The Baylor Family. The Ole Miss family. The Rutgers family. When leaders want to convey a sense of community, experts say, they often resort to this well-worn metaphor.
Sheila Bair, president of Washington College, in Maryland, says it’s been too easy for colleges to raise tuition because it’s been too easy for students to borrow money, and that has created a drag on the economy.
The Democratic nominee’s proposal might sound great, but it could close many colleges, pressure some flagships, and disappoint students.
Since 1985, Pepperdine University has been exempt from certain provisions of Title IX. But early this year it decided to waive that status. It’s not clear what prompted the shift.
William Mendoza, director of the Initiative on American Indian and Alaska Native Education, had several false starts before completing college. He discusses how tribal colleges helped him find his way, and why they remain relevant to students today.
President Obama wants more American Indian students to graduate from college. But look at the challenges these high schoolers face, and it becomes clear why that is a tall order.
When officials from 33 colleges met in Washington to discuss a new curriculum for assault investigations, conducting fair interviews and making sense of consent emerged as key themes.
Courses that give high-school students college credit before they graduate are expanding rapidly. In Texas, where the idea is especially popular, many educators are watching the trend warily.
This month the university released an "action plan" that seeks to promote inclusiveness within its traditionally white fraternities and sororities. But concerns remain about the possibility of lasting change.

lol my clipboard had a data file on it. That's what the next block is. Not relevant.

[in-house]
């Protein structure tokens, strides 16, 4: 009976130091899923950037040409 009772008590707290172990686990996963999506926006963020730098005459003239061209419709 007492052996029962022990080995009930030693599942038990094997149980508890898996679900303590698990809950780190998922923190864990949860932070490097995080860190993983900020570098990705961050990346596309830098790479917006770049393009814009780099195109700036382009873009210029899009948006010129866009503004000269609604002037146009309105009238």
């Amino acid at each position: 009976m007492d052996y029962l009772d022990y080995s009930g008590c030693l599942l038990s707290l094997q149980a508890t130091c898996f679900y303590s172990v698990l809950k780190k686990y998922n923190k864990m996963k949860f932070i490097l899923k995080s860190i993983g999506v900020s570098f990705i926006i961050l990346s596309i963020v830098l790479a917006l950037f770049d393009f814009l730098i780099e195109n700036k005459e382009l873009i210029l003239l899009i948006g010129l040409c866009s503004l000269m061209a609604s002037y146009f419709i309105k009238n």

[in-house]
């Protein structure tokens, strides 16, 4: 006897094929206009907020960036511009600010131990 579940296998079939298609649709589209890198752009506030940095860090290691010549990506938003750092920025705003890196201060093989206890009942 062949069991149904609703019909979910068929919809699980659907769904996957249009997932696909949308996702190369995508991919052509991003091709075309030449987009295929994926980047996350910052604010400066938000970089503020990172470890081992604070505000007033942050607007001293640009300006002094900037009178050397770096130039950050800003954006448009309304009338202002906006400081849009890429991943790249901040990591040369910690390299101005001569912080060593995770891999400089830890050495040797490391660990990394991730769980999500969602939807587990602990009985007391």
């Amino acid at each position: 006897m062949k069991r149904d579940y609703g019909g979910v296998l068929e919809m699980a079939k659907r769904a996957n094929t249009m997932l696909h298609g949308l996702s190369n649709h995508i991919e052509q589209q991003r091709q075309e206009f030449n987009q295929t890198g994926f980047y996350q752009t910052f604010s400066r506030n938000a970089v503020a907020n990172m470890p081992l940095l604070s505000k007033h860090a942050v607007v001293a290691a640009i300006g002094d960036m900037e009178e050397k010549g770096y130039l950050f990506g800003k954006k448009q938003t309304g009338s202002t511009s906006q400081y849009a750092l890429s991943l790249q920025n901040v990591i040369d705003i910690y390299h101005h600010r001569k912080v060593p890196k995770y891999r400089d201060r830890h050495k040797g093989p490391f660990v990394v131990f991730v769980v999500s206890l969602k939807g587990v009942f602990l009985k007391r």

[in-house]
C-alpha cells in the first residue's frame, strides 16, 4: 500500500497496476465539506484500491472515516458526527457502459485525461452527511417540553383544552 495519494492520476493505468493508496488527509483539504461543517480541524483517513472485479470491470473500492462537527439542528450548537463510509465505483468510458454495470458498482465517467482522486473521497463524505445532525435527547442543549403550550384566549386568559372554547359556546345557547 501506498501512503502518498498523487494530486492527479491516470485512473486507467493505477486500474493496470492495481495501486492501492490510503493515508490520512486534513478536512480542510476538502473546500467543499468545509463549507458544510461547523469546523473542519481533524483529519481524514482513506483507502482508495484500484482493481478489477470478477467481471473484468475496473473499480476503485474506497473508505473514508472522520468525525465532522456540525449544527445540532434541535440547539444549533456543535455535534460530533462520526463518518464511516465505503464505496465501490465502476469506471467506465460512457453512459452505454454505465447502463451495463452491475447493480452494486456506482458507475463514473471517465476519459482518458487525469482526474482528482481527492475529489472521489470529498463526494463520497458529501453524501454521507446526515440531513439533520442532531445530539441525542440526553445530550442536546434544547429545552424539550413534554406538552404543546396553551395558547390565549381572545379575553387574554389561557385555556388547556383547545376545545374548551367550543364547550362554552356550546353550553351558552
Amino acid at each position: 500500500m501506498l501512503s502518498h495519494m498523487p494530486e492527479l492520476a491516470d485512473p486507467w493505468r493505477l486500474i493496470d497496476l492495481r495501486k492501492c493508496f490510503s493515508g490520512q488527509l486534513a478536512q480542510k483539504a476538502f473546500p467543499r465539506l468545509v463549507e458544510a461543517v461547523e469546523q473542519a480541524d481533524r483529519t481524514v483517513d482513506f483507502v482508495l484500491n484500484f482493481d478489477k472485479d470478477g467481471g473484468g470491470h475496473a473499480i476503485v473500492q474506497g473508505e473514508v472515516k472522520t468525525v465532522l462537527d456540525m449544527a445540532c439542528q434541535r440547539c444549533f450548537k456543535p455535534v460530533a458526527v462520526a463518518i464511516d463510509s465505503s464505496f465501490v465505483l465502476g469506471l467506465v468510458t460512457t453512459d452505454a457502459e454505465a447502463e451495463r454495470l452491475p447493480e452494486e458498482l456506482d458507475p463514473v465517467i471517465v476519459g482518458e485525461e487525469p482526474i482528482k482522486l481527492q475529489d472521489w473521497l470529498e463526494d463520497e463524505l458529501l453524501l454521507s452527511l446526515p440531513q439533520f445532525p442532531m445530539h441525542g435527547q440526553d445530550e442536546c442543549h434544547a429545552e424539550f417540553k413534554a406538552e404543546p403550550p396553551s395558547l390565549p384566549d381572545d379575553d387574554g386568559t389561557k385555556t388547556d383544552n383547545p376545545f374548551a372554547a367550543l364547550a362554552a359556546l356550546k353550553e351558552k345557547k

The hit augmented-reality game has prompted many colleges to jump on the bandwagon. Sometimes, though, players are finding themselves in unusual situations.
Though no administrators have taken the blame for the $22-million deficit that led to the president’s resignation, it’s clear that a financial-aid program had become too successful for its own good.
The shooting of Samuel DuBose forced university leaders to ask basic questions about their private police force. The answers were not pretty.
Five presidents hit that mark in 2015, and three of them were in Texas, according to The Chronicle's annual analysis of compensation at the top.
John Silvanus Wilson Jr., president of Morehouse College, wrote a widely cited essay for The Huffington Post about an incident in which he was stopped by the police "for no apparent reason." He hopes his experience is instructive to a new generation of black men.
The Missouri legislature has put together a commission to recommend changes in the state-university system. Nothing is off limits.
A law that allows people with concealed-weapons licenses to carry their guns on college campuses will have effects that reverberate beyond the classroom.